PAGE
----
Did you find your university careers service helpful?
“The comments from that Cambridge careers adviser that the students and graduates who didn’t use his service were ‘lazy’ made my blood boil! University careers services clearly have no idea how to market themselves to us – or what to do with us if we don’t know what we want to do as a career. I went with very vague ideas of what I might do and got a little advice and some CV and cover letter help but not much to help me decide what i might want to do. I also found they assume students have a lot of prior knowledge about the business world, which is strange when they know we’ve been busy studying for academic degrees for the last three or four years! I certainly don’t know the ins and outs of consulting – or what an account manager really does… Some context to explain this sort of thing would be really helpful. I think university careers services need to understand the mindset of their students better. We don’t avoid them because we’re lazy – we avoid them because we know they can’t help.”
Do you regret going to university?
“Lots of my friends say they wonder why they bothered – but I don’t regret it. If I’m finding it tough with a degree, I know it would be ten times harder without one! And there would be far less vacancies available to me as everything I apply for requires a degree. Aside from that I think my time at uni taught me some good skills, it was interesting and more importantly for me was the social life. I had a great time, grew up so much and made some brilliant friends. I do feel it’ll be worth it long- term. The fact that I’m not in debt does make a difference though. My friends who are have the choice of paid work with few prospects or unpaid work that might get them somewhere. When you’re in 23k of debt, that’s a pretty grim choice.”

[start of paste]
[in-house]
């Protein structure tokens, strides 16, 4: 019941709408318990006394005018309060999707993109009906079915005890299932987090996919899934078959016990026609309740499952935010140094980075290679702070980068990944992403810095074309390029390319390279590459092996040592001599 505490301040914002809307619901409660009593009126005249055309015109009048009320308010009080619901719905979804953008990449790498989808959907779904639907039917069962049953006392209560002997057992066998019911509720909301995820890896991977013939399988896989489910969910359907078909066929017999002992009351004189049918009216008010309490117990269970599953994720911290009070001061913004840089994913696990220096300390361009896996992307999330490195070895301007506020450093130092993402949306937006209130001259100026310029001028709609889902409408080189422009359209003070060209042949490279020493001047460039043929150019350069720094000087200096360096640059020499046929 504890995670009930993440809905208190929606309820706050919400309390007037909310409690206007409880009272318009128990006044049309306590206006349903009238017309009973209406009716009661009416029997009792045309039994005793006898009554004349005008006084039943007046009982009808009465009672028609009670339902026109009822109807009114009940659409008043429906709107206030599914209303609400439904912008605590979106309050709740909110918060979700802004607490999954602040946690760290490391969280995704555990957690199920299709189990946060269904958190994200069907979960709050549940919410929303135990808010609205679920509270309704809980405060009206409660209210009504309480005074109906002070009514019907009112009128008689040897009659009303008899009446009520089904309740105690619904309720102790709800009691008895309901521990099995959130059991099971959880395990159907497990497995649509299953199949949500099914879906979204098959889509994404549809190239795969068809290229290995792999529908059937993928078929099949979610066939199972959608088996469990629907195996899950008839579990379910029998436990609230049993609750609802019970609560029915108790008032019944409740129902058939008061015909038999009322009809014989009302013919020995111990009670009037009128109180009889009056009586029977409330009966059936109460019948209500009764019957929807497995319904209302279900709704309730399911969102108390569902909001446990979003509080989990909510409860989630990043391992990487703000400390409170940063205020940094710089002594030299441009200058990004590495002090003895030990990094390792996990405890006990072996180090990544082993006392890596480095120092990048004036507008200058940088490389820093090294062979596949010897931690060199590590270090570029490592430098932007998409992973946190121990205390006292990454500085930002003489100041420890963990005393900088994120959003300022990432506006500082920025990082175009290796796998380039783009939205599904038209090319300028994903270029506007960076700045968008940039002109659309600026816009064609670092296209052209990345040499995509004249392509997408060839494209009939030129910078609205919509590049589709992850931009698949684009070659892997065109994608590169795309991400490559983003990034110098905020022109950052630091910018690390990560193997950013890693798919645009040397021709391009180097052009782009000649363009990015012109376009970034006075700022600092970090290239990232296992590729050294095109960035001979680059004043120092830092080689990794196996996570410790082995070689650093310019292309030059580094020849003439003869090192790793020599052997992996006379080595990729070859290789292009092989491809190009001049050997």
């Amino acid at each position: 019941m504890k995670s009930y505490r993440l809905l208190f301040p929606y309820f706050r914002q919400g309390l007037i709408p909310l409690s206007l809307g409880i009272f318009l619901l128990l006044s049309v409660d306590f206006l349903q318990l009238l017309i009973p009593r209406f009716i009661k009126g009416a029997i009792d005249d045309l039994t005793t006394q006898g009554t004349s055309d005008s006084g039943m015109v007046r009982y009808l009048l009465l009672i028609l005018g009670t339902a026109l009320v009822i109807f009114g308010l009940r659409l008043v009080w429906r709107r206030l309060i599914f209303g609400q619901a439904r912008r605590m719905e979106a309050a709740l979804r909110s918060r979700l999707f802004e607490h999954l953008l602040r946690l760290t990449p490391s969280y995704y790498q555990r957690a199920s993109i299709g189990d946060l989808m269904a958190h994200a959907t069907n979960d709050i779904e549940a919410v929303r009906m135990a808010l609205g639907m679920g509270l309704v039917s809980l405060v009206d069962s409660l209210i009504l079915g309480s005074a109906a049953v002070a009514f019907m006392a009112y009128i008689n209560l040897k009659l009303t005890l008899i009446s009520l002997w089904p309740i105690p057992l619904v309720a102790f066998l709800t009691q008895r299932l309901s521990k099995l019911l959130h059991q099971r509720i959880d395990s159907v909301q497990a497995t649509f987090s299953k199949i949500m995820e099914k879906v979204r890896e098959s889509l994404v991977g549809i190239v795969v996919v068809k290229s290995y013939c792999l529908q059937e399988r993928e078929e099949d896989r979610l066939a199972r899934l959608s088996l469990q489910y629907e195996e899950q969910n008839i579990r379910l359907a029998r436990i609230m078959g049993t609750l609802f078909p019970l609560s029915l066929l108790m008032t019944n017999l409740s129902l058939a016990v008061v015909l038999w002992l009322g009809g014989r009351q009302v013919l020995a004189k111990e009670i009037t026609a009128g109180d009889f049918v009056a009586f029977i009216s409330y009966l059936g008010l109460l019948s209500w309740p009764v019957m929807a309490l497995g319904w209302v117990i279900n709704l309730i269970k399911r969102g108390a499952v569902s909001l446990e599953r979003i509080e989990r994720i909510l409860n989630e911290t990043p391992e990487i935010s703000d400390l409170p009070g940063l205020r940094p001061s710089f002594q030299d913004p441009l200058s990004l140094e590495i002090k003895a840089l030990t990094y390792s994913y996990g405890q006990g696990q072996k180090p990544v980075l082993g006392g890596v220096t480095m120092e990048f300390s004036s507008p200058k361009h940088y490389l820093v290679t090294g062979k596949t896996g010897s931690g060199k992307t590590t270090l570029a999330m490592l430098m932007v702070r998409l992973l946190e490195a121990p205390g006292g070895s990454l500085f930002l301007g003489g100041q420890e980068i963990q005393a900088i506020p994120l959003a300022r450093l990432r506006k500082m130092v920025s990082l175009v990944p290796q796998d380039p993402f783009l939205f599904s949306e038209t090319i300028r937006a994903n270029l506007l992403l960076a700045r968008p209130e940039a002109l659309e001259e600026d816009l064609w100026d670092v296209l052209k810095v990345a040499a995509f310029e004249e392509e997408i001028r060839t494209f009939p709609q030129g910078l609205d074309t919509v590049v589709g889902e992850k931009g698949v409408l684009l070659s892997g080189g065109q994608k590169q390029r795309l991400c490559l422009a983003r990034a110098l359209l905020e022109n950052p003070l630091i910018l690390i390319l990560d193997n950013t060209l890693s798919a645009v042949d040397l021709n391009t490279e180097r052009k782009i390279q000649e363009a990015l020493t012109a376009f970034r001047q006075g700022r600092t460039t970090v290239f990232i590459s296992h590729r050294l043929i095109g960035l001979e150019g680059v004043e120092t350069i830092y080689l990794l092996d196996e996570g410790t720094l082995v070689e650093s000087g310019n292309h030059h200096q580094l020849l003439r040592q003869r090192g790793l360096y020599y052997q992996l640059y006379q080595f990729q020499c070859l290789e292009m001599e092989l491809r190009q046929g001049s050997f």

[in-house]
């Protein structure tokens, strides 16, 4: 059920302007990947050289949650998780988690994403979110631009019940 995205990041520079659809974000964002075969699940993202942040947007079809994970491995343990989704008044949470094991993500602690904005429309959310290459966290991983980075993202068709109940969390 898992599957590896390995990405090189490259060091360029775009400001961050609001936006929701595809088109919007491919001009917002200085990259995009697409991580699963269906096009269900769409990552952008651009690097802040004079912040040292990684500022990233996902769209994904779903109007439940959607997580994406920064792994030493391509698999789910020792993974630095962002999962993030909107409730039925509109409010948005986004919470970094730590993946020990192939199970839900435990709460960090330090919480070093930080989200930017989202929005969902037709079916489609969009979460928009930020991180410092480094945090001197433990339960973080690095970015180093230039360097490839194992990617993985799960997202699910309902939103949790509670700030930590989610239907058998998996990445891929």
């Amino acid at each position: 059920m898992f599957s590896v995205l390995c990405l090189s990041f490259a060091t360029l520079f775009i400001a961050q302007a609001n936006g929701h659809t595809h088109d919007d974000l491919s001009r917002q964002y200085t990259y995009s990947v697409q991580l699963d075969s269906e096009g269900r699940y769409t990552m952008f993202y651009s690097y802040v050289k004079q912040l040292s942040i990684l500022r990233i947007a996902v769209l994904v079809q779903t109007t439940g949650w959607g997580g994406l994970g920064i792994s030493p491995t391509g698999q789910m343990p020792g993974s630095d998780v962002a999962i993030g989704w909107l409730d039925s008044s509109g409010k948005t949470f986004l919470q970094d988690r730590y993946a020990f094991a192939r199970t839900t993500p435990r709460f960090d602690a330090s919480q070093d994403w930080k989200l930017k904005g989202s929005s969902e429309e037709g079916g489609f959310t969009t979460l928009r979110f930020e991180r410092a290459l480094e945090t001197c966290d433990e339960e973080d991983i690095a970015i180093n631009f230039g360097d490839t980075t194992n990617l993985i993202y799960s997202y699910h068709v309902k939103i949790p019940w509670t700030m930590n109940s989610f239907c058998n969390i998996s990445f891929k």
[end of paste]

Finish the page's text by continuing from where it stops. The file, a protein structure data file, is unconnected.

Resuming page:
Do you worry about the future?
“Yes – I worry that I’ll never get into the kind of job i like and that my unpaid internships will just go on and on… I have to believe that if I keep on going then one day I’ll have the right amount of experience for a proper paid job – but what if I then change my mind and want to do something else? Do I have to start all over again doing more unpaid work?! I think the market is picking up a bit but it’s certainly not great and the news about the graduate recruitment freezes in the public sector obviously isn’t good – will all those people now be chasing private sector jobs, when already there aren’t enough to go around? I know so many people who ‘opted out’ of the job market last year by doing postgraduate study or going abroad, so I’m worried this summer will just add a new set of graduates to the thousands already chasing a small number of jobs.”
*Has Caroline got it right – or has she missed anything out? Share your own assessment of the graduate situation below. Go on, you know you want to!